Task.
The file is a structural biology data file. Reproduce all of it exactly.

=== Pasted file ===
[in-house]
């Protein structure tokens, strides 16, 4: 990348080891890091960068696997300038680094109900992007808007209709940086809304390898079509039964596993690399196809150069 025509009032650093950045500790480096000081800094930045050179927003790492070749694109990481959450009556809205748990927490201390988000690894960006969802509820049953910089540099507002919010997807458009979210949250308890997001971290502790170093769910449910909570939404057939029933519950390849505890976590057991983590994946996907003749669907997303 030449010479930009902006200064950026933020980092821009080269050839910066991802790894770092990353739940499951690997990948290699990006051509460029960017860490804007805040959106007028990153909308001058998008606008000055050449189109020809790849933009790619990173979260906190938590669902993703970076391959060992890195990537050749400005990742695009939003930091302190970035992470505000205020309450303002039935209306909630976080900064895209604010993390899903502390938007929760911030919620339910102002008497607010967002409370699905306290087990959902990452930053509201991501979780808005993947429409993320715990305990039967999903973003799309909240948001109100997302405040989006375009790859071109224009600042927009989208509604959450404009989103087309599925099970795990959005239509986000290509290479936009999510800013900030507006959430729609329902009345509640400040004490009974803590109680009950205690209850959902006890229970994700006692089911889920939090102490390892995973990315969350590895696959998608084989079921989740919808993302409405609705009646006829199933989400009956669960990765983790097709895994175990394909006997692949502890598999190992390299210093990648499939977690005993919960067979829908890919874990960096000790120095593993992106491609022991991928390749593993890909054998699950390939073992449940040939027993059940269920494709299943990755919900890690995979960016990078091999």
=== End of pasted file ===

[in-house]
């Protein structure tokens, strides 16, 4: 990348080891890091960068696997300038680094109900992007808007209709940086809304390898079509039964596993690399196809150069 025509009032650093950045500790480096000081800094930045050179927003790492070749694109990481959450009556809205748990927490201390988000690894960006969802509820049953910089540099507002919010997807458009979210949250308890997001971290502790170093769910449910909570939404057939029933519950390849505890976590057991983590994946996907003749669907997303 030449010479930009902006200064950026933020980092821009080269050839910066991802790894770092990353739940499951690997990948290699990006051509460029960017860490804007805040959106007028990153909308001058998008606008000055050449189109020809790849933009790619990173979260906190938590669902993703970076391959060992890195990537050749400005990742695009939003930091302190970035992470505000205020309450303002039935209306909630976080900064895209604010993390899903502390938007929760911030919620339910102002008497607010967002409370699905306290087990959902990452930053509201991501979780808005993947429409993320715990305990039967999903973003799309909240948001109100997302405040989006375009790859071109224009600042927009989208509604959450404009989103087309599925099970795990959005239509986000290509290479936009999510800013900030507006959430729609329902009345509640400040004490009974803590109680009950205690209850959902006890229970994700006692089911889920939090102490390892995973990315969350590895696959998608084989079921989740919808993302409405609705009646006829199933989400009956669960990765983790097709895994175990394909006997692949502890598999190992390299210093990648499939977690005993919960067979829908890919874990960096000790120095593993992106491609022991991928390749593993890909054998699950390939073992449940040939027993059940269920494709299943990755919900890690995979960016990078091999």